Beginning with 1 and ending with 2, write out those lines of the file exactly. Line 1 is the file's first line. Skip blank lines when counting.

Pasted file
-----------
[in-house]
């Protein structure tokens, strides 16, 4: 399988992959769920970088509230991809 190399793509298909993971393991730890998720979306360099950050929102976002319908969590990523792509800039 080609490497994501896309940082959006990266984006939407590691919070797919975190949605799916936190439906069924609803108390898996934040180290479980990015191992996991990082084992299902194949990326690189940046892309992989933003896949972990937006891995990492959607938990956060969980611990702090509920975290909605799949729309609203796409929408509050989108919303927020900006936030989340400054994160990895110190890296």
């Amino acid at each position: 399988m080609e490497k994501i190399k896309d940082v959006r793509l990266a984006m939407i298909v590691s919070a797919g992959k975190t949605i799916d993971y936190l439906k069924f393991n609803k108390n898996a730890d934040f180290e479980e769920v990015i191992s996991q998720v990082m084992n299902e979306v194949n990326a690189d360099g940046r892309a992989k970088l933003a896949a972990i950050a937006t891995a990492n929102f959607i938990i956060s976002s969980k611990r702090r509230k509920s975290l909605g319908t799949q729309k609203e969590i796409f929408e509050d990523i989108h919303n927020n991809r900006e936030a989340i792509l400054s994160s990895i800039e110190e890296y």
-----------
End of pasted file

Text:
[in-house]
């Protein structure tokens, strides 16, 4: 399988992959769920970088509230991809 190399793509298909993971393991730890998720979306360099950050929102976002319908969590990523792509800039 080609490497994501896309940082959006990266984006939407590691919070797919975190949605799916936190439906069924609803108390898996934040180290479980990015191992996991990082084992299902194949990326690189940046892309992989933003896949972990937006891995990492959607938990956060969980611990702090509920975290909605799949729309609203796409929408509050989108919303927020900006936030989340400054994160990895110190890296």